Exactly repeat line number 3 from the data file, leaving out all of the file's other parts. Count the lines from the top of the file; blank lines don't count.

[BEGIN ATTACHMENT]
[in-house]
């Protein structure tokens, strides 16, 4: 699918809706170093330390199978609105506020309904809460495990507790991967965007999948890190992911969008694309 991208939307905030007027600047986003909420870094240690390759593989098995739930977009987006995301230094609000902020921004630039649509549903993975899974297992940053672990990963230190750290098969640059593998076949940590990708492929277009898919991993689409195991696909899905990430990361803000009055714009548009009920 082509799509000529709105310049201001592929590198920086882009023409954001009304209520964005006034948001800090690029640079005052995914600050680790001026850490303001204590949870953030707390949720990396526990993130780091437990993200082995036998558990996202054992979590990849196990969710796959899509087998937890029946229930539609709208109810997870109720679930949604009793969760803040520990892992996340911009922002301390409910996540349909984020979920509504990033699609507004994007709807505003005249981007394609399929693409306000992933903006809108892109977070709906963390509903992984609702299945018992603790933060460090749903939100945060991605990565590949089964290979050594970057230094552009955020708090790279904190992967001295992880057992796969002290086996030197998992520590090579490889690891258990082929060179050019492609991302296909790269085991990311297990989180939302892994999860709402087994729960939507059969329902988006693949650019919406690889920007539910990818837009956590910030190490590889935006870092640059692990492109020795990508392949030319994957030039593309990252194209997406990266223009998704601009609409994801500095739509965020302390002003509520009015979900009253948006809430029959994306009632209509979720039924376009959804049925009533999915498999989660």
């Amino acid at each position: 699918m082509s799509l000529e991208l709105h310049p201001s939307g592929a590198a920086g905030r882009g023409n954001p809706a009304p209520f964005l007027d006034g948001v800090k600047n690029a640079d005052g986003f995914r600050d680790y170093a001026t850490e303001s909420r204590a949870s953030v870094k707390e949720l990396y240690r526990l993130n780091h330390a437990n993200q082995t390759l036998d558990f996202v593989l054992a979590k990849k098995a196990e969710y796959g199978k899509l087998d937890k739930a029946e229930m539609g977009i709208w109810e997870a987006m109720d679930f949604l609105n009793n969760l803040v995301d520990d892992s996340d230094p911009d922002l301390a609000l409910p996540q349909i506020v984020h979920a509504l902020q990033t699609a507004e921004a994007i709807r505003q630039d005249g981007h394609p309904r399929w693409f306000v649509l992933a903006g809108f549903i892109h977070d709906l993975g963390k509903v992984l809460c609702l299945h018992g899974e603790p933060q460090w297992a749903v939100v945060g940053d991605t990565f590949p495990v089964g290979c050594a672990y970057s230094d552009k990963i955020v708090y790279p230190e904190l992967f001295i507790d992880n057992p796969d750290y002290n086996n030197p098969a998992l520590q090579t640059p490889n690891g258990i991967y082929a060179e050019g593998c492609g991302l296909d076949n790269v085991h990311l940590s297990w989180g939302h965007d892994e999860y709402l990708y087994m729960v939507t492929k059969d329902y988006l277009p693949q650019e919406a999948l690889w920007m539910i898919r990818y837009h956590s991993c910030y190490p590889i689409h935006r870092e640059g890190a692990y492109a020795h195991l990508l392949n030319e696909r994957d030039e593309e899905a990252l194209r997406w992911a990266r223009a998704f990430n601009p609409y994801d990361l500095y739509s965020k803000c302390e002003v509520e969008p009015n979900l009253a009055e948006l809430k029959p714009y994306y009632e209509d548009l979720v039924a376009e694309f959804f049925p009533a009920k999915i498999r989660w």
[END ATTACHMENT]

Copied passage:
């Amino acid at each position: 699918m082509s799509l000529e991208l709105h310049p201001s939307g592929a590198a920086g905030r882009g023409n954001p809706a009304p209520f964005l007027d006034g948001v800090k600047n690029a640079d005052g986003f995914r600050d680790y170093a001026t850490e303001s909420r204590a949870s953030v870094k707390e949720l990396y240690r526990l993130n780091h330390a437990n993200q082995t390759l036998d558990f996202v593989l054992a979590k990849k098995a196990e969710y796959g199978k899509l087998d937890k739930a029946e229930m539609g977009i709208w109810e997870a987006m109720d679930f949604l609105n009793n969760l803040v995301d520990d892992s996340d230094p911009d922002l301390a609000l409910p996540q349909i506020v984020h979920a509504l902020q990033t699609a507004e921004a994007i709807r505003q630039d005249g981007h394609p309904r399929w693409f306000v649509l992933a903006g809108f549903i892109h977070d709906l993975g963390k509903v992984l809460c609702l299945h018992g899974e603790p933060q460090w297992a749903v939100v945060g940053d991605t990565f590949p495990v089964g290979c050594a672990y970057s230094d552009k990963i955020v708090y790279p230190e904190l992967f001295i507790d992880n057992p796969d750290y002290n086996n030197p098969a998992l520590q090579t640059p490889n690891g258990i991967y082929a060179e050019g593998c492609g991302l296909d076949n790269v085991h990311l940590s297990w989180g939302h965007d892994e999860y709402l990708y087994m729960v939507t492929k059969d329902y988006l277009p693949q650019e919406a999948l690889w920007m539910i898919r990818y837009h956590s991993c910030y190490p590889i689409h935006r870092e640059g890190a692990y492109a020795h195991l990508l392949n030319e696909r994957d030039e593309e899905a990252l194209r997406w992911a990266r223009a998704f990430n601009p609409y994801d990361l500095y739509s965020k803000c302390e002003v509520e969008p009015n979900l009253a009055e948006l809430k029959p714009y994306y009632e209509d548009l979720v039924a376009e694309f959804f049925p009533a009920k999915i498999r989660w």